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La place du droit matériel dans le projet de constitution : Pourquoi une troisième partie ?


  • Jacques Ziller


The third part of the Constitution for Europe has been submitted to hard criticism. The content of this part however, is indispensable to a Constitution of the European Union as it is a consolidation of the legal bases and institutional details which are necessary to the functioning of the EU. As the Constitution is substituting the EC and EU treaties, detailed legal bases are indispensable in order to keep the acquis communautaire alive as well as to maintain the principle of direct applicability for the provisions of the Constitution. An examination of the possible alternatives in the light of political constraints shows that the Convention has chosen the optimal solution, i.e. consolidation in the form of a third part of the Constitution. A scrutiny of the content of the third part shows that the work of the legal experts from the Commission, the Council and the Parliament, has been far more innovative as it might seem at first glance. According to the two mandates they had received from the Praesidium, they reorganised the text in a way that puts the citizen in the front line - instead of the market. The adaptation of the contents of the EC and EU treaties shows as much continuity as change, both due to the adaptation of legal bases to the new system of acts and competences, and to additional legal bases. The ICG made some small further progress but only few steps backwards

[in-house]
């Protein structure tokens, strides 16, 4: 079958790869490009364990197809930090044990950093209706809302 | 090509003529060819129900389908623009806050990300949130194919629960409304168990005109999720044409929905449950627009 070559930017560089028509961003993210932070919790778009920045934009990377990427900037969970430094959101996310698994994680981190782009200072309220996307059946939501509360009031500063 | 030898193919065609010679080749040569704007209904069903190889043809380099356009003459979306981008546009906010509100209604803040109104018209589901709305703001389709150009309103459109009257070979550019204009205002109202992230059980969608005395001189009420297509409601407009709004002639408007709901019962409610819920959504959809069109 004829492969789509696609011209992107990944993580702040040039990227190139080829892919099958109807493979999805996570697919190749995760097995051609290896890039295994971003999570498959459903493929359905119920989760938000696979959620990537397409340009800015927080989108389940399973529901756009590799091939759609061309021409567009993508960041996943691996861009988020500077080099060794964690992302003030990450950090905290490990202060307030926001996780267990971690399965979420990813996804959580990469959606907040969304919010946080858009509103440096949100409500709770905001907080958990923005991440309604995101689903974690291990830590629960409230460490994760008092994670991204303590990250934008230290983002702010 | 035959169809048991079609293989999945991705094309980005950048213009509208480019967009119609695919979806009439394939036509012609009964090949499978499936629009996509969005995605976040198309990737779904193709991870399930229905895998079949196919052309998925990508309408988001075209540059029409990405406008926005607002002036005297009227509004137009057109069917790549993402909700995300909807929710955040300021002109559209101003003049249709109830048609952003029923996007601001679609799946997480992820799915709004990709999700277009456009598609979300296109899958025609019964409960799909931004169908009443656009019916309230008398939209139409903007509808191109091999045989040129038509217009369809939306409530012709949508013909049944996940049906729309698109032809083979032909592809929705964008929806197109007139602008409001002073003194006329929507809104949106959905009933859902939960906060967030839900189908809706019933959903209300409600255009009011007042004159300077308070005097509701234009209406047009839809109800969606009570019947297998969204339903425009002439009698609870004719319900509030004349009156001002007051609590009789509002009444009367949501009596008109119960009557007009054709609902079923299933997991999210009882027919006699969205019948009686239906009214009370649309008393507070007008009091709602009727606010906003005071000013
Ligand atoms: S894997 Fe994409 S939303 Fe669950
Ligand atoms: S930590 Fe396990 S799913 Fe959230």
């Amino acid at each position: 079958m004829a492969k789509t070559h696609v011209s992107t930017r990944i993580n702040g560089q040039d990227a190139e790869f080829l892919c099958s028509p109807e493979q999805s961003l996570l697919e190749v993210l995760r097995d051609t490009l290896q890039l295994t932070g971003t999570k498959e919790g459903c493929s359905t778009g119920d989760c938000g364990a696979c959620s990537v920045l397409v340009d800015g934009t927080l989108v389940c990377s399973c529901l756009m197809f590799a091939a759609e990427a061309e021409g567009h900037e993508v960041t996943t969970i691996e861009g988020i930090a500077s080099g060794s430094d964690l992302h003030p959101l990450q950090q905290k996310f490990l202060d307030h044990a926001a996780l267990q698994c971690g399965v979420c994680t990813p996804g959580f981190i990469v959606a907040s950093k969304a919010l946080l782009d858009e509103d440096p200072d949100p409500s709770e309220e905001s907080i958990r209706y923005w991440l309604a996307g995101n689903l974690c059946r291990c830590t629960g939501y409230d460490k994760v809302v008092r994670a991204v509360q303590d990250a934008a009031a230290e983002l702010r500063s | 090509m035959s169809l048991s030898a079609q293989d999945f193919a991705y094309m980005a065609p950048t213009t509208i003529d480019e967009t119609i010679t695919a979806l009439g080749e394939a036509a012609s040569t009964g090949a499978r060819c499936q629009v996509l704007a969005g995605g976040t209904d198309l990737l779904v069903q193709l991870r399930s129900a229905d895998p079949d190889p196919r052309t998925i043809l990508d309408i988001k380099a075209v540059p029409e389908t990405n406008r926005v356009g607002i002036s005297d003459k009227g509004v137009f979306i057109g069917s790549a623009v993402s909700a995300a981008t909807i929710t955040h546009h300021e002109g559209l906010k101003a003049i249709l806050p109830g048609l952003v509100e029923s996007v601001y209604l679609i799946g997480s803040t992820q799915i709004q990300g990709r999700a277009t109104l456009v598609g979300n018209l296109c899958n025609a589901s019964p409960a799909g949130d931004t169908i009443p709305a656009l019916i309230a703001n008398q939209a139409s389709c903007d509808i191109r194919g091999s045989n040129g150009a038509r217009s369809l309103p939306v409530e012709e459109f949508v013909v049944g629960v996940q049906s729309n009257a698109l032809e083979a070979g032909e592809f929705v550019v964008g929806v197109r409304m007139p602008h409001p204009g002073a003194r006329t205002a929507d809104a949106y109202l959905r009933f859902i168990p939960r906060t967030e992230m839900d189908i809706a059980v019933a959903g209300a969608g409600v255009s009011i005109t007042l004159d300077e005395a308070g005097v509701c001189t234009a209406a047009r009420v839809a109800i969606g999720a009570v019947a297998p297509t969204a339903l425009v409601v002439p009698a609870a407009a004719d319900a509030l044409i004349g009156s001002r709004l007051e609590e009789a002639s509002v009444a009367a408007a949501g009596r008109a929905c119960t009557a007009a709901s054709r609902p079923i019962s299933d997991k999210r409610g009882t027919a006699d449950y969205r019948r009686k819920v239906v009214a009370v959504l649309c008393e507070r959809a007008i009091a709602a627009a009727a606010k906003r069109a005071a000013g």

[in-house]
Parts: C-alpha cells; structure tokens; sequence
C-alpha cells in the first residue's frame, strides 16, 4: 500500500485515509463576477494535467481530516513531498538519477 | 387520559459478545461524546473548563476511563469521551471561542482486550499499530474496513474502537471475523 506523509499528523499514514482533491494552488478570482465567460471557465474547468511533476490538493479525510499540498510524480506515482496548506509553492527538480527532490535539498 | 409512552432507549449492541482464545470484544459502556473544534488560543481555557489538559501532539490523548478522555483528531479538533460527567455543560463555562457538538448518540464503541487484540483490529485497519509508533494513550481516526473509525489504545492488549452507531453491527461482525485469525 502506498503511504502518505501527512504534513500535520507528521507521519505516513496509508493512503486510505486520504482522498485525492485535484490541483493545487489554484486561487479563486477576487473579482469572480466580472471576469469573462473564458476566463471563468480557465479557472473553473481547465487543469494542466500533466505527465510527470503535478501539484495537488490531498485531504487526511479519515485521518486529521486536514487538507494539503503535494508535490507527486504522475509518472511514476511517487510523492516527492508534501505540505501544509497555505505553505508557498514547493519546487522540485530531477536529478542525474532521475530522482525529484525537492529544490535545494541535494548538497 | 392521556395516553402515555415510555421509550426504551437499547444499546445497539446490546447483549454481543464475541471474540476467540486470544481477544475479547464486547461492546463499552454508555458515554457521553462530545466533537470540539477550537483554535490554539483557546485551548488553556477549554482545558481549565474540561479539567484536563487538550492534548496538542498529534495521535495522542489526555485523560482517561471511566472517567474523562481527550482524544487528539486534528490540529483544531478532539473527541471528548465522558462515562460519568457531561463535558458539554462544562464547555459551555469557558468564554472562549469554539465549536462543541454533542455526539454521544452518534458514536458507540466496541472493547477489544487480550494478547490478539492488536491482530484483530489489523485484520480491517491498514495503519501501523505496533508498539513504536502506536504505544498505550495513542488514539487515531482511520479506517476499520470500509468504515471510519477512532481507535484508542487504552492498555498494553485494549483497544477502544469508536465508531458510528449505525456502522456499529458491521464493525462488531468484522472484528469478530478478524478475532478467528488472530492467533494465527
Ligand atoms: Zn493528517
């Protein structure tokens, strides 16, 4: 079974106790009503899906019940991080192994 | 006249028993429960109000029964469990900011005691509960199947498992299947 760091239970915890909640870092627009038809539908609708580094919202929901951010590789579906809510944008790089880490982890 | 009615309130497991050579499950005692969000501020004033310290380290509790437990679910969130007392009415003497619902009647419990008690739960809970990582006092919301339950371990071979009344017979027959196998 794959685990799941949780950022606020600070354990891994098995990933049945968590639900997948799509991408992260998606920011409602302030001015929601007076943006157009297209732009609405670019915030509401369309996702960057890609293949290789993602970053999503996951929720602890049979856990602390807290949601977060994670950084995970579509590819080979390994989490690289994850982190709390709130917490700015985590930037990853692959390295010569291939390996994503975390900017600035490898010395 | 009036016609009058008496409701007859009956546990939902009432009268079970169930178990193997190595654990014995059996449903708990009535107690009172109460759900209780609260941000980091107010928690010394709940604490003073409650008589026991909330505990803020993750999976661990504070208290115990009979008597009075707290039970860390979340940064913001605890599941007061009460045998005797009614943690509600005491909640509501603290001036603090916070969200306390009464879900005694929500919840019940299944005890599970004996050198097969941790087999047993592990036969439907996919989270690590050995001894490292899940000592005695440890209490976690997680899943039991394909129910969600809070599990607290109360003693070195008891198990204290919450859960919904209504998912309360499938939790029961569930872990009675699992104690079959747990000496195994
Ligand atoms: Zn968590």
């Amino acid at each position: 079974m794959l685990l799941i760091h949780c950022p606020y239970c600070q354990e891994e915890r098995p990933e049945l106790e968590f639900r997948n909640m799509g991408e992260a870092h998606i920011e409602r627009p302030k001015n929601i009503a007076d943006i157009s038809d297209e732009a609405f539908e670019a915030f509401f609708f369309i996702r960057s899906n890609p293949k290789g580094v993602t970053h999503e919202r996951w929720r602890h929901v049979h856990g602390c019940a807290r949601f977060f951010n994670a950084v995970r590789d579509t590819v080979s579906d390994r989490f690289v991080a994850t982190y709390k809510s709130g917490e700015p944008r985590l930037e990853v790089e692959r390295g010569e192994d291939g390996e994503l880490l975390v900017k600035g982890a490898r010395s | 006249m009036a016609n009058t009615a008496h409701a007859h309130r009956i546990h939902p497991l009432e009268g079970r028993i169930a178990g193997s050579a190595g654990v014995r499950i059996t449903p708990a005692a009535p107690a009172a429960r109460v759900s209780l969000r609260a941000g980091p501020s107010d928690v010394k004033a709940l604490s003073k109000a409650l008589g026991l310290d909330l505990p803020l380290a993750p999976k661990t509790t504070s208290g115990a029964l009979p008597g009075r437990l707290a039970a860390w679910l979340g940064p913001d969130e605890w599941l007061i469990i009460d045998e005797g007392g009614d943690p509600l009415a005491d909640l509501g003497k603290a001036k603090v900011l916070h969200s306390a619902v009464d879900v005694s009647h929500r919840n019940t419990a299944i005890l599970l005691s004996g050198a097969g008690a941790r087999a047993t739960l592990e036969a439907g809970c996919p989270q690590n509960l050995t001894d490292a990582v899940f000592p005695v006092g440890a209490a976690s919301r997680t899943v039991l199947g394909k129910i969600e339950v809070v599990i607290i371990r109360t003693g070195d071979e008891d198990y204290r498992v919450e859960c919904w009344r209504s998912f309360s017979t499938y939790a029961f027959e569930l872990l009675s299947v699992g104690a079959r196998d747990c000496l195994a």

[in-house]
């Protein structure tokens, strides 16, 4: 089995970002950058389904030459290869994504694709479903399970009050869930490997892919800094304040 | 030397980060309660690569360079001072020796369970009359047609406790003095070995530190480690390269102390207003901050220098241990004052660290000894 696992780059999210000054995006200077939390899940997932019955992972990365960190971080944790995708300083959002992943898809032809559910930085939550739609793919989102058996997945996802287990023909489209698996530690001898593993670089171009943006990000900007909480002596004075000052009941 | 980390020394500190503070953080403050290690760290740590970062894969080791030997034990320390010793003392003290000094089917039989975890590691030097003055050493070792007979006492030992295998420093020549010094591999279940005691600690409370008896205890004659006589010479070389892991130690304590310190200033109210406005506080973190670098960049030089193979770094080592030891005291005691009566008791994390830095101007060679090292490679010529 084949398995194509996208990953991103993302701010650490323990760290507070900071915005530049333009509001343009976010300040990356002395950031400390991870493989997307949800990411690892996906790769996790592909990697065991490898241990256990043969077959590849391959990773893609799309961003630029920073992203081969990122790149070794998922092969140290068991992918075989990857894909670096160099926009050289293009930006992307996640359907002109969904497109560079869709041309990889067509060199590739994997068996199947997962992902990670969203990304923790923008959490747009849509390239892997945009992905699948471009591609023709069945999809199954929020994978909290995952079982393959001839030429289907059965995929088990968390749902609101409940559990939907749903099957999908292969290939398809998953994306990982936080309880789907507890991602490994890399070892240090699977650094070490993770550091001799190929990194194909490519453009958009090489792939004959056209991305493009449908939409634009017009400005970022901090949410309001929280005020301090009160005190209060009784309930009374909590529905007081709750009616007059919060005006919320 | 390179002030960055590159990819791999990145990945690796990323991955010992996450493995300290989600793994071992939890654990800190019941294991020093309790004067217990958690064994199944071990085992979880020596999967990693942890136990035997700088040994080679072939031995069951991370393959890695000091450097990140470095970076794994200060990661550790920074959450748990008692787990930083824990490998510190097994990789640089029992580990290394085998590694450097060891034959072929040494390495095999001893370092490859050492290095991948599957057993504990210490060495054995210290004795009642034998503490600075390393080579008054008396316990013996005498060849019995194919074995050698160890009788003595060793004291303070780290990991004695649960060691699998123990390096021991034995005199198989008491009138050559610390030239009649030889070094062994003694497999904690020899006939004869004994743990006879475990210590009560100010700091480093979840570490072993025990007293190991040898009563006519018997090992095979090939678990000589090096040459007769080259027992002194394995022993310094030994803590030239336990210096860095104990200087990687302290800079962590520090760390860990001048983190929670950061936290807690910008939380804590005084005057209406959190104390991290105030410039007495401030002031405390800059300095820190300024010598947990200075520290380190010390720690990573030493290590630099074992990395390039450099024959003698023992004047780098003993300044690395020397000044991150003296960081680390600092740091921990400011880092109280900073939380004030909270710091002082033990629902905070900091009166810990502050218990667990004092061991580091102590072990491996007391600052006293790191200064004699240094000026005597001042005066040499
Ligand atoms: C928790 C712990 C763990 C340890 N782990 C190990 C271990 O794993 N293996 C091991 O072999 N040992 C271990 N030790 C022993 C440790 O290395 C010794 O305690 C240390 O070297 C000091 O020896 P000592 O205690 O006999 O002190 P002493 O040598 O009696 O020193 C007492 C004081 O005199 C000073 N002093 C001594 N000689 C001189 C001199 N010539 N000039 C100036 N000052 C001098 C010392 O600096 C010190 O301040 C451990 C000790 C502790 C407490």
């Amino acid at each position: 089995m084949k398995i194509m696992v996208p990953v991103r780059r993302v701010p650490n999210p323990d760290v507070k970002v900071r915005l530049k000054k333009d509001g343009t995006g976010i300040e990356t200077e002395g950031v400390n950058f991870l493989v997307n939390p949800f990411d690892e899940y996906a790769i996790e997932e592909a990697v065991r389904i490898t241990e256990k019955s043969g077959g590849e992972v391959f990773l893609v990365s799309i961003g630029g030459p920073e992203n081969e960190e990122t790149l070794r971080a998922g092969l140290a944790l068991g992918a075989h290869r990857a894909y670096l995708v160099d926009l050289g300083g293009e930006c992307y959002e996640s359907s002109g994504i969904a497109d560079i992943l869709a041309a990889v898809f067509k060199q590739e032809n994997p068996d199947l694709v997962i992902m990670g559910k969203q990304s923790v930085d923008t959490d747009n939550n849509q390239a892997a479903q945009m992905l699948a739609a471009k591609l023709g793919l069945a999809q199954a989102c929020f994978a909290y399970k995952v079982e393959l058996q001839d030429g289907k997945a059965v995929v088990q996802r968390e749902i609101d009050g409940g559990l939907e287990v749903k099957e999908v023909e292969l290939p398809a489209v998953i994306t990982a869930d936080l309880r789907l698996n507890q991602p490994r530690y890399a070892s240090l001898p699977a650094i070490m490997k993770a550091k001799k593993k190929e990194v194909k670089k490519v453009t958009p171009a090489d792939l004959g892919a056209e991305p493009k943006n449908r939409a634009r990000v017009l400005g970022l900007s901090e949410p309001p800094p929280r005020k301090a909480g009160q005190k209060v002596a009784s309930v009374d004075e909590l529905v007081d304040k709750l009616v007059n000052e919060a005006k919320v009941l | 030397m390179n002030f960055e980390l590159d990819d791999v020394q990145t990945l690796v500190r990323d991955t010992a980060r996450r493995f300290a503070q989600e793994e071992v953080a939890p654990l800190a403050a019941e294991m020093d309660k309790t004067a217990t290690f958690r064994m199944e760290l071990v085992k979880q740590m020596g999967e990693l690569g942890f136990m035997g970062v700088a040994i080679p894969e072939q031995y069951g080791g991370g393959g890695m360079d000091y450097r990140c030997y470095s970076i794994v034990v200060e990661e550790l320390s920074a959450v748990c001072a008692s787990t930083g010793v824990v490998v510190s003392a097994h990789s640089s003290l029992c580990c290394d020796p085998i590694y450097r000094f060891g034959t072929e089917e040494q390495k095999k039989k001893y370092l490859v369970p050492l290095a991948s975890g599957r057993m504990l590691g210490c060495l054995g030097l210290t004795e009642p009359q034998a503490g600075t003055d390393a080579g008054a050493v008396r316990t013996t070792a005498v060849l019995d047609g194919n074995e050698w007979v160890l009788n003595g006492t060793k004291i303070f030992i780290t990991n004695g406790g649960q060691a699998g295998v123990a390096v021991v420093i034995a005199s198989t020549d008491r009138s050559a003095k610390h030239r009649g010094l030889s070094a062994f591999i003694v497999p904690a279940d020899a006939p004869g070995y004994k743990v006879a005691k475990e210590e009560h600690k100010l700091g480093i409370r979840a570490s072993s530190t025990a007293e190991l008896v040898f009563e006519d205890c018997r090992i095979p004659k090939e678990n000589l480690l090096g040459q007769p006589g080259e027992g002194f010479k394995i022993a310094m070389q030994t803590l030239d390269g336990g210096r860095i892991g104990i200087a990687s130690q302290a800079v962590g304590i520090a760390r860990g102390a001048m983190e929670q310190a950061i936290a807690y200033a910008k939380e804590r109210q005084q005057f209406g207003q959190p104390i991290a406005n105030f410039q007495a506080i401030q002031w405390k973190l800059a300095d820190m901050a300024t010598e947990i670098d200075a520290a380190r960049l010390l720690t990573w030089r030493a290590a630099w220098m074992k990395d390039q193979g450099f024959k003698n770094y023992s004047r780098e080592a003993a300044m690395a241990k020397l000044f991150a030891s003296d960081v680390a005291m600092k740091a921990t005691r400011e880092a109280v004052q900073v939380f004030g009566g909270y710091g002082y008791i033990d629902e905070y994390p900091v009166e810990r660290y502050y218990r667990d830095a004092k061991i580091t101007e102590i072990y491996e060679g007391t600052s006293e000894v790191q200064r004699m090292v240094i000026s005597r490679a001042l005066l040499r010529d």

Suggested Citation

  • Jacques Ziller, 2004. "La place du droit matériel dans le projet de constitution : Pourquoi une troisième partie ?," EUI-LAW Working Papers 15, European University Institute (EUI), Department of Law.
  • Handle: RePEc:erp:euilaw:p0015

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    constitutional change; acquis communautaire; competences; direct effect; European law; European Convention; founding Treaties; Treaty on European Union; treaty reform;

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